Clinical trial allowed breast cancer survivor to have baby Zohrah
A Drogheda mum has spoken about the difficult choices she had to make as a cancer survivor whether to stop vital hormone treatment or try for a baby.
Sharzie Delaney was diagnosed with breast cancer at just 33, and having endured surgery to remove a lump, chemotherapy and radiation therapy, had to make the heart-breaking decision whether to continue hormone therapy for the recommended five years, or follow her heart and try for a much-wanted baby.
Now five years cancer-free, considering her beautiful daughter Zohrah with her husband Ian has just celebrated her second birthday, there’s no prizes for guessing the chance she took, and doesn’t regret for a second!
“It was back in October 2016 when I was examining myself and found a lump on my breast, so went to my GP to have it checked out,” explains Sharzie, who is a a trained Montessori teacher, who works in a creche in Bettystown. “I was referred to a breast clinic and after tests, waited about three months to be diagnosed with breast cancer.”
Devastating to the young couple, Sharzie was operated on, and began chemotherapy and radiation therapy straight away, with hormone therapy following rapidly afterwards.
"You can’t get pregnant while on the hormone therapy, but having a baby is all I wanted at the time” explains Sharzie. “The treatment should last five years, but during a chat with my oncologist, a clinical trial was mentioned which was essentially a research study into pregnancy and patients who have been on the hormone therapy”.
The cancer diagnosis had turned their world upside down already and now they had other difficult choice to make.
“(The cancer) changed many things, and it’s hard to put into words. When I was diagnosed I just went with it. I did what I had to and tried to be positive,” says the young mum. “A year or so later is when I think it l sank in, what I had been through, and how it had affected me. Now when I hear the word ‘cancer’ it instantly brings me back. I’m definitely more anxious but, on the positive side, now I think I'm more of a ‘let's just do it’ type of person.”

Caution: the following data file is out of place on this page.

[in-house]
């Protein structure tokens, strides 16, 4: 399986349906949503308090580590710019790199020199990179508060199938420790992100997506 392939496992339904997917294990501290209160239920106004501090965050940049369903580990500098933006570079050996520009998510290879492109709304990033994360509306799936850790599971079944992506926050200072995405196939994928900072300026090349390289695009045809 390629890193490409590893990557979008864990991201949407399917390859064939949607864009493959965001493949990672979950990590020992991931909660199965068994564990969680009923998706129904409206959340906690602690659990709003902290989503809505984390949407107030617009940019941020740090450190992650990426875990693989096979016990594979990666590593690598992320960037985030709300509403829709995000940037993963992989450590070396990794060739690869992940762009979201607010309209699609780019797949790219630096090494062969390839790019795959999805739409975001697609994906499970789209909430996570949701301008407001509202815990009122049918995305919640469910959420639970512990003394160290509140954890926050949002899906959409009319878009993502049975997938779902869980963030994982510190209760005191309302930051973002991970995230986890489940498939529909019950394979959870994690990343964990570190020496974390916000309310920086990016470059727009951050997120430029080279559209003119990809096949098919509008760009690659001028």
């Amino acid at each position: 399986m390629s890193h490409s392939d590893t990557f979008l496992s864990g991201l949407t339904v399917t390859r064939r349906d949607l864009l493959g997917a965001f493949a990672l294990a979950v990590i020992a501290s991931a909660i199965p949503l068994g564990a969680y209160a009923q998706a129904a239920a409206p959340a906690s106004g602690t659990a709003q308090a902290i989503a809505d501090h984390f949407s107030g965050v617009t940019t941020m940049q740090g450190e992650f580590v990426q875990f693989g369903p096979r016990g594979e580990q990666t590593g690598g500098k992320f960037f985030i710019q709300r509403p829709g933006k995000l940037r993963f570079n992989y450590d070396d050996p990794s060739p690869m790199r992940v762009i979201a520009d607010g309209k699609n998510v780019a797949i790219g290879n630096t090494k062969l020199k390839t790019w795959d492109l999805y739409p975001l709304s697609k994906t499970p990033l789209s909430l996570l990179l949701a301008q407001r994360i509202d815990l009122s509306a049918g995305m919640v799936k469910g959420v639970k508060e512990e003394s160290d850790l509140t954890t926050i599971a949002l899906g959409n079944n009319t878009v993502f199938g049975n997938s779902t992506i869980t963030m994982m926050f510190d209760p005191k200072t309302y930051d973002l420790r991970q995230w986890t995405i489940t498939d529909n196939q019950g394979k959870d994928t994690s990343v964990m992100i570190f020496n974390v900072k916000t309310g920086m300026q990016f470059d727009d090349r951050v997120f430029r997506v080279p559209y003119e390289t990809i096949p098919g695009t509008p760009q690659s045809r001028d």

After much soul-searching, Sharzie said she would like to be part of the clinical trial.
"If I could help even one person in the same position as me, to help make their decision a bit easier, then I was happy,” she says. “I felt the trial would provide information for people in the future.”
Eighteen months later, Sharzie took the decision to stop her hormone therapy and decided that she and Ian were going to try for a baby. She had already undergone IVF prior to starting chemotherapy to freeze a number of embryos.
Then in May 2020, the couple welcomed baby Zohrah into the world.
"She is beautiful; our own little fertility miracle,” she says with a smile. "I’m still off hormone treatment, because I would love another baby, so I am still monitored as part of the clinical trial, which is called Positive trial, funded by the Irish Cancer Society.”
With International Clinical Trials Day coming up on Friday May 20th, Sharzie says she would recommend people to take part in clinical trials.
"I hope I have helped women in the same situation as me by doing the trials, and most people who take part say the same,” she says with a smile.
“It was a serious of blood tests for me, every six months, and by me testing the waters, I like to think I can help other women become mums like me.”